Plan to join the Texas K-12 Chief Technology Officers (CTO) Council in Georgetown for their Summer Clinic 2019! The event will be held at the Georgetown Sheraton Hotel and Conference Center, 1101 Woodlawn Ave. on June 12 and 13. This annual event is the premier professional training conference for technology education leaders in Texas, bringing together leaders from around the state and the region to discuss pressing issues in education technology. 

This year the clinic will focus on building a "trusted learning environment," which includes physical, network and data security. Register for the event here.
2019 Texas Public Owners Conference
August 8 & 9 / Fort Worth, Texas
The Institute for Leadership in Capital Projects (I-LinCP) is taking early bird registration for its 2019 Texas Public Owners Conference on Aug. 8-9 at the Sheraton Fort Worth Downtown Hotel, 1701 Commerce St., Fort Worth, Texas 76102.

The conference theme is "The Bridge Over Troubled Waters: Project Delivery to Operations." Municipalities, counties, ISD's and other public entities will come together to share what they know, and define what they want to know more about capital project planning design, delivery and operations. I-LinCP is a nonprofit organization serving the Texas region to better the capital projects industry.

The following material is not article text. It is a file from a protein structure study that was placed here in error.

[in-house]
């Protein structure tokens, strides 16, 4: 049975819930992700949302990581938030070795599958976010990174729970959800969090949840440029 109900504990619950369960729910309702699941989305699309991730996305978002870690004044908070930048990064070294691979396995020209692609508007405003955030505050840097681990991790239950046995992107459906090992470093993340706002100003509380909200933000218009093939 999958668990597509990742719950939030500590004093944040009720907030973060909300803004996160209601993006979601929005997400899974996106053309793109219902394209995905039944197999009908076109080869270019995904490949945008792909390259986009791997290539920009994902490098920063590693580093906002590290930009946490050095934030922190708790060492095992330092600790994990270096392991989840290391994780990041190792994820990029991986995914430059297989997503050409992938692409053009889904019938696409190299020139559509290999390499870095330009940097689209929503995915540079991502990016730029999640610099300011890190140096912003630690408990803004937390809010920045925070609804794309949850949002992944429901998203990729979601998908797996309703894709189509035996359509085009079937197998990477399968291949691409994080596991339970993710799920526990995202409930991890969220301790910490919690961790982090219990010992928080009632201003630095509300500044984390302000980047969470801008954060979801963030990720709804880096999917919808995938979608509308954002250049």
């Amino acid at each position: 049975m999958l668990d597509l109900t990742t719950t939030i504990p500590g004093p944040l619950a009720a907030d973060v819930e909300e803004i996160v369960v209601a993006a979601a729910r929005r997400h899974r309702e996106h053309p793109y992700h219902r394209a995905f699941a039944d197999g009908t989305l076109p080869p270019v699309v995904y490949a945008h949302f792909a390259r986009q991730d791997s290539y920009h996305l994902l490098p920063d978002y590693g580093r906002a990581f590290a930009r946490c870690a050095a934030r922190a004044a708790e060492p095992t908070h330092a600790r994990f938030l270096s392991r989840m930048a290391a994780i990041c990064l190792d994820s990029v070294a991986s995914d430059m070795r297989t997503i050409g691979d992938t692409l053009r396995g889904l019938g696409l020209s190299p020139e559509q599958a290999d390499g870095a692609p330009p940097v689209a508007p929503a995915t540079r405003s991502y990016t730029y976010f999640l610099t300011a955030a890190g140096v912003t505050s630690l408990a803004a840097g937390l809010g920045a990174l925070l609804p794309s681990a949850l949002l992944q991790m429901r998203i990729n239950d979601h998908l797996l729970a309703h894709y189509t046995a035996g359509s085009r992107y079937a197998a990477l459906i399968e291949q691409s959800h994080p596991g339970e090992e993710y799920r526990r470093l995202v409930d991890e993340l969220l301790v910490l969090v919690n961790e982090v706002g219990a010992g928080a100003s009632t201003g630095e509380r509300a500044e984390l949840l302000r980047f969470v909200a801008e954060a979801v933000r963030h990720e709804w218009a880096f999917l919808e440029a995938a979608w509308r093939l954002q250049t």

Early bird registration is available through July 19 for public facility owners at $125 per person and $275 for all others. Tables are $1,375.

By Mary Scott Nabers, CEO of Strategic Partnerships, Inc.

The 1,051 community colleges in the United States - more than 900 of which are public - are no longer viewed as stepping stones for students on the path to a degree from a four-year institution. Because of the country's growing economy and the immediate need for specialized workers, community colleges are a critical component of America's global economic prowess.

Community colleges throughout the country collaborate with industry leaders to provide critical training for high-demand jobs. Community colleges are producing high-skilled workers in business sectors that include technology, renewable energy, cybersecurity and health care.

To manage the increased demand and facilitate the enrollments of significantly more students, community colleges must have more facilities as well as upgrades to buildings that are 50 to 60 years old. A growing student population requires the latest in technology, study labs, training rooms, equipment and more. Many community colleges also provide student housing, parking garages and health clinics. As a result, community colleges are becoming a major sector in an expanding government marketplace. 

Check out this article from our Pipeline newsletter!

3 remain for economic development position 
Three finalists have been announced for the city of Austin's next director of economic development. Larry Westerlund, Al Latimer or Veronica Briseno will be chosen to lead the department's global business expansion, urban regeneration, small business development, cultural arts and music efforts for Austin.